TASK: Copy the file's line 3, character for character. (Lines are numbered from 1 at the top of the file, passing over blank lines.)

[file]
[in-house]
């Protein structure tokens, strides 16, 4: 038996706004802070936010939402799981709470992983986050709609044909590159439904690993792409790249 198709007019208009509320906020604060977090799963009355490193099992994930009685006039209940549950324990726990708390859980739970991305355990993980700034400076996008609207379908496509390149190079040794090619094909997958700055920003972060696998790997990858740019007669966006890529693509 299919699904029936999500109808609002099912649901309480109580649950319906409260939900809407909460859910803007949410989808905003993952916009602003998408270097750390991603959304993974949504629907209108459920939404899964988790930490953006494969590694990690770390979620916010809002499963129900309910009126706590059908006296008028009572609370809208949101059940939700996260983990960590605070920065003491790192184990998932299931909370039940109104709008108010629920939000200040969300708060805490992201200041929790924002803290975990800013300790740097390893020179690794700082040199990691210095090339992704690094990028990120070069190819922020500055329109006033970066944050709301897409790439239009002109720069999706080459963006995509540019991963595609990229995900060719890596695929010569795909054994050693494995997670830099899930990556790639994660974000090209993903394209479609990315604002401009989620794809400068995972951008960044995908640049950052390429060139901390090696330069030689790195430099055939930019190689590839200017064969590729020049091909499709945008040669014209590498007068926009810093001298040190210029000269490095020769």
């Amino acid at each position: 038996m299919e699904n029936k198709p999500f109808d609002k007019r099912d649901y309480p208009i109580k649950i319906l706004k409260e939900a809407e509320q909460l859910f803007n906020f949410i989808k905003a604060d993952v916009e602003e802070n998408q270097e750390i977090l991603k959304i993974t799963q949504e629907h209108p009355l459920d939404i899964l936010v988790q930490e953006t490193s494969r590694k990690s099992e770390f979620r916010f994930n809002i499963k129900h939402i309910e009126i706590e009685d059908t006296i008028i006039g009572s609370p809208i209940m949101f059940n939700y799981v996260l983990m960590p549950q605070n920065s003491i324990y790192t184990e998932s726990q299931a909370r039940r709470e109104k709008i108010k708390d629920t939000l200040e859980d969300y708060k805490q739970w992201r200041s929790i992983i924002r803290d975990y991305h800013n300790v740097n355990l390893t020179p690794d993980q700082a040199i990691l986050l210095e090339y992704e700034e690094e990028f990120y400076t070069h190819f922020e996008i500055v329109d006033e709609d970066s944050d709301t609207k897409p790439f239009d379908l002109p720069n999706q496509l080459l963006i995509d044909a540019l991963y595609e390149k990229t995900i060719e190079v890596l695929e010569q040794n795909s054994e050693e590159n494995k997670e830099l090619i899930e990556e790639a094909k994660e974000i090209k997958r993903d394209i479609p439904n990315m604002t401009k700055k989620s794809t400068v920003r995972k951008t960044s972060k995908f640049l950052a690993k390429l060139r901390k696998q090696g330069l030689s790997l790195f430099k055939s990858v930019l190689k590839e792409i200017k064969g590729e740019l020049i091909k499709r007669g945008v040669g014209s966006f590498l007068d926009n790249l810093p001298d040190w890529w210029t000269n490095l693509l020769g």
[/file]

């Amino acid at each position: 038996m299919e699904n029936k198709p999500f109808d609002k007019r099912d649901y309480p208009i109580k649950i319906l706004k409260e939900a809407e509320q909460l859910f803007n906020f949410i989808k905003a604060d993952v916009e602003e802070n998408q270097e750390i977090l991603k959304i993974t799963q949504e629907h209108p009355l459920d939404i899964l936010v988790q930490e953006t490193s494969r590694k990690s099992e770390f979620r916010f994930n809002i499963k129900h939402i309910e009126i706590e009685d059908t006296i008028i006039g009572s609370p809208i209940m949101f059940n939700y799981v996260l983990m960590p549950q605070n920065s003491i324990y790192t184990e998932s726990q299931a909370r039940r709470e109104k709008i108010k708390d629920t939000l200040e859980d969300y708060k805490q739970w992201r200041s929790i992983i924002r803290d975990y991305h800013n300790v740097n355990l390893t020179p690794d993980q700082a040199i990691l986050l210095e090339y992704e700034e690094e990028f990120y400076t070069h190819f922020e996008i500055v329109d006033e709609d970066s944050d709301t609207k897409p790439f239009d379908l002109p720069n999706q496509l080459l963006i995509d044909a540019l991963y595609e390149k990229t995900i060719e190079v890596l695929e010569q040794n795909s054994e050693e590159n494995k997670e830099l090619i899930e990556e790639a094909k994660e974000i090209k997958r993903d394209i479609p439904n990315m604002t401009k700055k989620s794809t400068v920003r995972k951008t960044s972060k995908f640049l950052a690993k390429l060139r901390k696998q090696g330069l030689s790997l790195f430099k055939s990858v930019l190689k590839e792409i200017k064969g590729e740019l020049i091909k499709r007669g945008v040669g014209s966006f590498l007068d926009n790249l810093p001298d040190w890529w210029t000269n490095l693509l020769g």